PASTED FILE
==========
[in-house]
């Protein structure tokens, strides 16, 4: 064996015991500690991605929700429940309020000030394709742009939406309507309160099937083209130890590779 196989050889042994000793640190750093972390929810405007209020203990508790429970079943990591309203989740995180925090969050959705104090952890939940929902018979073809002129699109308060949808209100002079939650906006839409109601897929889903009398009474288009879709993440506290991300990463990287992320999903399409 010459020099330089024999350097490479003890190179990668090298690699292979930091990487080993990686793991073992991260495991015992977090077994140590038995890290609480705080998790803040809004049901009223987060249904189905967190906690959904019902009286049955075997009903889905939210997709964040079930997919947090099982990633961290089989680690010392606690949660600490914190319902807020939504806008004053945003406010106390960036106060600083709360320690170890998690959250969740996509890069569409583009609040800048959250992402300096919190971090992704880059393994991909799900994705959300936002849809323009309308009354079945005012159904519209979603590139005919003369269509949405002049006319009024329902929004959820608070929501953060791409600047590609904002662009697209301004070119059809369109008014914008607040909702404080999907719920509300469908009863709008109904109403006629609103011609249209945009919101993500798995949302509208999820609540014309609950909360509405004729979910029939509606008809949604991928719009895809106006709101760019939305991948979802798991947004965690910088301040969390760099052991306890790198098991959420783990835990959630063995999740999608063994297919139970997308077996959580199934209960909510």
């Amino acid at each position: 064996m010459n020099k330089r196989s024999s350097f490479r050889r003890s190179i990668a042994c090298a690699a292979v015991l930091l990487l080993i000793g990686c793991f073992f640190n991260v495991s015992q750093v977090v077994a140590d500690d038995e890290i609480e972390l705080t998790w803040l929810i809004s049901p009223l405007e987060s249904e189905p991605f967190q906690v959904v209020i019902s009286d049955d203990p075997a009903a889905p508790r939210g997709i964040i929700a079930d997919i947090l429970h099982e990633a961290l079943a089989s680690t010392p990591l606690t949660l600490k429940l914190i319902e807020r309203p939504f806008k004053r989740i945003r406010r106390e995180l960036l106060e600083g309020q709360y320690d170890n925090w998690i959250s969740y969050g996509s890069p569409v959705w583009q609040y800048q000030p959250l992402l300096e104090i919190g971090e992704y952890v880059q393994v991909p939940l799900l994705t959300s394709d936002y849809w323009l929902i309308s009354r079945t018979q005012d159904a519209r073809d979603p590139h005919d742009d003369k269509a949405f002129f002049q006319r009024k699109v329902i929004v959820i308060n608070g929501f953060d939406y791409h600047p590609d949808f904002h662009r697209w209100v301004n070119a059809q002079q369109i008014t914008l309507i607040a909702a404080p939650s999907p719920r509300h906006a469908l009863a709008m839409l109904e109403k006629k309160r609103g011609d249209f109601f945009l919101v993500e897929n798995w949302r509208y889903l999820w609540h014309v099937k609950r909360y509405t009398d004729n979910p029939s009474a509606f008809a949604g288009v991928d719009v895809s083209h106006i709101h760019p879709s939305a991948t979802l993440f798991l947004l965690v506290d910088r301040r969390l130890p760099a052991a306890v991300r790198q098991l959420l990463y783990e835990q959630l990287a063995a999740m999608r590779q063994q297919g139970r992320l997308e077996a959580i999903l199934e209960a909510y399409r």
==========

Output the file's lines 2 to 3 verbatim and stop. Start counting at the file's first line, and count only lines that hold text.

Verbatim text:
């Protein structure tokens, strides 16, 4: 064996015991500690991605929700429940309020000030394709742009939406309507309160099937083209130890590779 196989050889042994000793640190750093972390929810405007209020203990508790429970079943990591309203989740995180925090969050959705104090952890939940929902018979073809002129699109308060949808209100002079939650906006839409109601897929889903009398009474288009879709993440506290991300990463990287992320999903399409 010459020099330089024999350097490479003890190179990668090298690699292979930091990487080993990686793991073992991260495991015992977090077994140590038995890290609480705080998790803040809004049901009223987060249904189905967190906690959904019902009286049955075997009903889905939210997709964040079930997919947090099982990633961290089989680690010392606690949660600490914190319902807020939504806008004053945003406010106390960036106060600083709360320690170890998690959250969740996509890069569409583009609040800048959250992402300096919190971090992704880059393994991909799900994705959300936002849809323009309308009354079945005012159904519209979603590139005919003369269509949405002049006319009024329902929004959820608070929501953060791409600047590609904002662009697209301004070119059809369109008014914008607040909702404080999907719920509300469908009863709008109904109403006629609103011609249209945009919101993500798995949302509208999820609540014309609950909360509405004729979910029939509606008809949604991928719009895809106006709101760019939305991948979802798991947004965690910088301040969390760099052991306890790198098991959420783990835990959630063995999740999608063994297919139970997308077996959580199934209960909510």
């Amino acid at each position: 064996m010459n020099k330089r196989s024999s350097f490479r050889r003890s190179i990668a042994c090298a690699a292979v015991l930091l990487l080993i000793g990686c793991f073992f640190n991260v495991s015992q750093v977090v077994a140590d500690d038995e890290i609480e972390l705080t998790w803040l929810i809004s049901p009223l405007e987060s249904e189905p991605f967190q906690v959904v209020i019902s009286d049955d203990p075997a009903a889905p508790r939210g997709i964040i929700a079930d997919i947090l429970h099982e990633a961290l079943a089989s680690t010392p990591l606690t949660l600490k429940l914190i319902e807020r309203p939504f806008k004053r989740i945003r406010r106390e995180l960036l106060e600083g309020q709360y320690d170890n925090w998690i959250s969740y969050g996509s890069p569409v959705w583009q609040y800048q000030p959250l992402l300096e104090i919190g971090e992704y952890v880059q393994v991909p939940l799900l994705t959300s394709d936002y849809w323009l929902i309308s009354r079945t018979q005012d159904a519209r073809d979603p590139h005919d742009d003369k269509a949405f002129f002049q006319r009024k699109v329902i929004v959820i308060n608070g929501f953060d939406y791409h600047p590609d949808f904002h662009r697209w209100v301004n070119a059809q002079q369109i008014t914008l309507i607040a909702a404080p939650s999907p719920r509300h906006a469908l009863a709008m839409l109904e109403k006629k309160r609103g011609d249209f109601f945009l919101v993500e897929n798995w949302r509208y889903l999820w609540h014309v099937k609950r909360y509405t009398d004729n979910p029939s009474a509606f008809a949604g288009v991928d719009v895809s083209h106006i709101h760019p879709s939305a991948t979802l993440f798991l947004l965690v506290d910088r301040r969390l130890p760099a052991a306890v991300r790198q098991l959420l990463y783990e835990q959630l990287a063995a999740m999608r590779q063994q297919g139970r992320l997308e077996a959580i999903l199934e209960a909510y399409r």